Inspired by Neko Funjyatta, or "I Stepped On A Cat", as the piano favorite Flea Waltz is called in Japan, this delightfully disgusting roadkill cat toy promises loads of faux feline-fatale fun for the whole family - if you're the Addams Family.
The Roadkill Cat toy raises a number of questions one can't help asking - yet do we really want to know the answers? Perhaps Japanese master of the grotesque Shintaro Kago knows - a glance at his ill-ustrated blog proves he's no stranger to all things strange.
Here's what we do know: according to TokyoMango, "Neko Funjyatta" is both the name of this toy and the title of a well-known piano piece which is often the first song played by beginners. Its titled Der Flohwalzer in German, the Flea Waltz in English and, for some odd reason, I Stepped On A Cat in Japanese (more info here). One assumes Kago was inspired by the song and created a fantastic plastic Neko Funjyatta as a bizarre tribute, homage or revenge... maybe as a child he hated taking piano lessons?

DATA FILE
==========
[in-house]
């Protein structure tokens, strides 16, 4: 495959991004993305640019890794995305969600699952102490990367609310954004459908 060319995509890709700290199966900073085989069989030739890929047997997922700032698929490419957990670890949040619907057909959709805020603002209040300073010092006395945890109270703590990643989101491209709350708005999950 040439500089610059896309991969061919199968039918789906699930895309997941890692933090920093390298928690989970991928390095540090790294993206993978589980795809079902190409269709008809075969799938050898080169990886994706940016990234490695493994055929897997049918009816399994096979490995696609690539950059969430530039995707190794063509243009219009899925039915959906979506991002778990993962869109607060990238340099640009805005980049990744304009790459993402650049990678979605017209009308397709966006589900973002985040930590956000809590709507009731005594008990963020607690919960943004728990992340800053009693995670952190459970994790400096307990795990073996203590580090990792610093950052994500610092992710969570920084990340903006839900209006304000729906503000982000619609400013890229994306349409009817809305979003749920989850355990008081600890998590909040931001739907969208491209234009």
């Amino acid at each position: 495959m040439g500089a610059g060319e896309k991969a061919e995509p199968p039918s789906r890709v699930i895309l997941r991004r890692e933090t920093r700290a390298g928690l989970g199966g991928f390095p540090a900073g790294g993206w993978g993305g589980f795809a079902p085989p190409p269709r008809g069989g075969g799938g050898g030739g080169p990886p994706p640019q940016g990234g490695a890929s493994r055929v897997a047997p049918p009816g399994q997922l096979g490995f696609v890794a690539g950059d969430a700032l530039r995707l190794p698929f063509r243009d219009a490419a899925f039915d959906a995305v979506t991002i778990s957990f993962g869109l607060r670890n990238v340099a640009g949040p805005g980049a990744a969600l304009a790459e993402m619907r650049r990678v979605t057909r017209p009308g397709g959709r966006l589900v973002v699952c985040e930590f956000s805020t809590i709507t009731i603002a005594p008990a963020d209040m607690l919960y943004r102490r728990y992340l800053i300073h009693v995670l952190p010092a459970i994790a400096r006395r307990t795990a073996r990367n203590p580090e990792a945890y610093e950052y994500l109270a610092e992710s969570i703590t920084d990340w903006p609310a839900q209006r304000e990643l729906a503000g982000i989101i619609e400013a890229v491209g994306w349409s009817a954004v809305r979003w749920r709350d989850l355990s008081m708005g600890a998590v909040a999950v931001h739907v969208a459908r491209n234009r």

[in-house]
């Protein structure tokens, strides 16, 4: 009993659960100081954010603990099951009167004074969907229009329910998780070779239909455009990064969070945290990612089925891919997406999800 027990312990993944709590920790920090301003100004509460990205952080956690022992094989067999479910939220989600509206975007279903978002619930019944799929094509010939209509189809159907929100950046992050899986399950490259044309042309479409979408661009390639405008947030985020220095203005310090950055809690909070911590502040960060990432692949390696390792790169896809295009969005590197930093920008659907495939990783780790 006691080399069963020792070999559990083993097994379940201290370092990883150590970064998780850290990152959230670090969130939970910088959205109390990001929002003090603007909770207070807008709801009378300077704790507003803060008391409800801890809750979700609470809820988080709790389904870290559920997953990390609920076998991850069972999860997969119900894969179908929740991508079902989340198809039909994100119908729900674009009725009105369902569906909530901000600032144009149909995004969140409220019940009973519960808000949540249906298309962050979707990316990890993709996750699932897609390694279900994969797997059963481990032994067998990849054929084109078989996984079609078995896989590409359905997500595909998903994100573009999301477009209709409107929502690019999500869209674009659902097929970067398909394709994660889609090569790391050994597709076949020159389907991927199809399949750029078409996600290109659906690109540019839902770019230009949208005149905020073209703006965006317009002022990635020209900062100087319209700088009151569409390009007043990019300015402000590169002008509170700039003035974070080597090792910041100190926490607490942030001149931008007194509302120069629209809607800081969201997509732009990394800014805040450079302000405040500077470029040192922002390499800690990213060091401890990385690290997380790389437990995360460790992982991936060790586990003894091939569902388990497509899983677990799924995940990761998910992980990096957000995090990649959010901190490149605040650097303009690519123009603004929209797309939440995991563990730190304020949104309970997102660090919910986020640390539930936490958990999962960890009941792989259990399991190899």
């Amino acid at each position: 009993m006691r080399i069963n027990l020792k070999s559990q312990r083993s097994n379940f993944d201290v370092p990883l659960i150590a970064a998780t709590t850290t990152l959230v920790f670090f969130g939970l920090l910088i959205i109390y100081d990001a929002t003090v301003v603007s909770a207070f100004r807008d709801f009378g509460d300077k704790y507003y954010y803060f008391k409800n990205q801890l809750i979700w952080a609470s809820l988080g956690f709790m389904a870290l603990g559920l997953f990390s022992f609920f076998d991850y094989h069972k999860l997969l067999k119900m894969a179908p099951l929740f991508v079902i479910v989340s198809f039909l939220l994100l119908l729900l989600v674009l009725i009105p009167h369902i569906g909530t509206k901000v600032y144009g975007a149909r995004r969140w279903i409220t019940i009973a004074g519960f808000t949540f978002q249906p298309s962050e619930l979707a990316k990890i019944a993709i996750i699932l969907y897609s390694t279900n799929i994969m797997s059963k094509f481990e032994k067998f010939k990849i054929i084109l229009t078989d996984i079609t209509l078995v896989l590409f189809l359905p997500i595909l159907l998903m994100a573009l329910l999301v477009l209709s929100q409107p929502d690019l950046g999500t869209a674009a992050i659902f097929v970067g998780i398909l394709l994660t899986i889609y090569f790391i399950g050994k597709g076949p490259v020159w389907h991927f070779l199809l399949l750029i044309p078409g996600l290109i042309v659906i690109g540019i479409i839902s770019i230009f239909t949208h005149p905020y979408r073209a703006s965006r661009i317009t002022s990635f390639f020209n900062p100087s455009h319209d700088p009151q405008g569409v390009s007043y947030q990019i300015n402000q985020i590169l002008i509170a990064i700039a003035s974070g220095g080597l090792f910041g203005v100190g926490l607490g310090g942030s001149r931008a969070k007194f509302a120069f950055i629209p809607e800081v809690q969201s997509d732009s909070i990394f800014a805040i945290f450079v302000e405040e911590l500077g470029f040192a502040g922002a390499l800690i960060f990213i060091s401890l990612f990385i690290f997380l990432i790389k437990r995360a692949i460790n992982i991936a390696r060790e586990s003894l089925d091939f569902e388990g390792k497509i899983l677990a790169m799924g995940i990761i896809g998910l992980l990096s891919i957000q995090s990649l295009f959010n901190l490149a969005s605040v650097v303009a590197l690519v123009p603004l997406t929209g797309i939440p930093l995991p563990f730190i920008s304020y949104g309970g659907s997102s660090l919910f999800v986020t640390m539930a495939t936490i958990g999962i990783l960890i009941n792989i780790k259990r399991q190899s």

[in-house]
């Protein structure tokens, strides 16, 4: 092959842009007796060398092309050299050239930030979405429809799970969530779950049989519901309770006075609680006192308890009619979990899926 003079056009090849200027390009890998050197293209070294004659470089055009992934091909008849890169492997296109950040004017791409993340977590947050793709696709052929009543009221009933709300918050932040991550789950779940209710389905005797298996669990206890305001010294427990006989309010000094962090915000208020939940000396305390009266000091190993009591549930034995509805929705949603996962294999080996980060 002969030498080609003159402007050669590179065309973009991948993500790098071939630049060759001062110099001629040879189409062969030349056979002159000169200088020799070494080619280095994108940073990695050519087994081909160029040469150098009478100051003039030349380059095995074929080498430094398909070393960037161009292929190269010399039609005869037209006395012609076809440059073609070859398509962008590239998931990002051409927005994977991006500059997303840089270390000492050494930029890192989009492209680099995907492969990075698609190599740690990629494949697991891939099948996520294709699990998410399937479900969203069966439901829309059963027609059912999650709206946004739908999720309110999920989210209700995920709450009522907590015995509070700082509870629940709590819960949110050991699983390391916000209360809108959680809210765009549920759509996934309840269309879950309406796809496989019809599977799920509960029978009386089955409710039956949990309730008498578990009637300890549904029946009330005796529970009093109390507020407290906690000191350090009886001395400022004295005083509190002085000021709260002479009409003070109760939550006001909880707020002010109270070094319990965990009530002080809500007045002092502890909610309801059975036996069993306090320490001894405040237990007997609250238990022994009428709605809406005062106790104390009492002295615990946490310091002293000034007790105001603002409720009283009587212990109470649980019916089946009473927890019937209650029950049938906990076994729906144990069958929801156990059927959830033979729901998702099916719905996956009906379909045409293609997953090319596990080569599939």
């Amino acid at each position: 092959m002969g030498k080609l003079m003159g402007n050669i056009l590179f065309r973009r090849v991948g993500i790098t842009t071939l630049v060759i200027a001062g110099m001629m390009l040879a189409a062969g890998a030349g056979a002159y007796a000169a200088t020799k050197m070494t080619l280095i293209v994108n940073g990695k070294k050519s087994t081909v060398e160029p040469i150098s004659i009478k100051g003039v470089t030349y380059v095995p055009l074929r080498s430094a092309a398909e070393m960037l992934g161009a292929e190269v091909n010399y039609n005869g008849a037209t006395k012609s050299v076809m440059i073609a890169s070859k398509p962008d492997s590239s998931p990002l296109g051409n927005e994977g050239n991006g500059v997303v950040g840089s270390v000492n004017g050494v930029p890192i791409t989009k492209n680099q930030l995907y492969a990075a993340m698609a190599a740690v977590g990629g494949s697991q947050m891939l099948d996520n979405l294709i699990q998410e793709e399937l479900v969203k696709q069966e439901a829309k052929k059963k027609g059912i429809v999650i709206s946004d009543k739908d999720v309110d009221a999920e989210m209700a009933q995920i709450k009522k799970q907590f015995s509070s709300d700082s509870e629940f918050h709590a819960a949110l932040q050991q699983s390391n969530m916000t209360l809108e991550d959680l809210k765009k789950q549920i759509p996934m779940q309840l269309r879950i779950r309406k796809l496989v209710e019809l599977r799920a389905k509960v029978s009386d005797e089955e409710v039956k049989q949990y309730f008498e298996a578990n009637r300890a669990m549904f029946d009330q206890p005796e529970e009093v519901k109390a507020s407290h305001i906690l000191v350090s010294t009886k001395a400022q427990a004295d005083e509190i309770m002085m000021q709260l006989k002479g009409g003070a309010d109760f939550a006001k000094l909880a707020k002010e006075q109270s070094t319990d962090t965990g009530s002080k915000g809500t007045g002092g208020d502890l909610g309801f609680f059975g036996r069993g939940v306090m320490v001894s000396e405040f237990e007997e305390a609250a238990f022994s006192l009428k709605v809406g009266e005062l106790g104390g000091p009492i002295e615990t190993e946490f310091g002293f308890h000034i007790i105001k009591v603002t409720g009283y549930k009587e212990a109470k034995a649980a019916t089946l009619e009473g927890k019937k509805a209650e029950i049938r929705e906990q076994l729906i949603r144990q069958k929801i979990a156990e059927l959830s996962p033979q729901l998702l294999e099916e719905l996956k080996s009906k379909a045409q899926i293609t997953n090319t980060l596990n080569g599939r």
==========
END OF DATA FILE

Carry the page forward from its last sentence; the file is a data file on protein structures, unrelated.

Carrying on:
Speaking of kids, the packaging of the Neko Funjyatta toy, doll, or Halloween prop is noteworthy in itself as it features a smiling child looking up at the forever frozen ex-feline. What's up with that?? The freaky kid nearly distracted me from the tire tread on the cat's crushed body, which is unaccountably blue. The better to contrast with the red spilled guts?
And of course, if the namesake song's called "I Stepped On A Cat", why show it as roadkill? You'd think a bloody bootprint would have the same, er, resonance. And so the mystery deepens. We could ask Shintaro Kago but he's too busy doing book-signings for his latest manga collection, "Grandma's Stinking Corpse" (cover, left), to explain. (via Geekologie and Same Hat)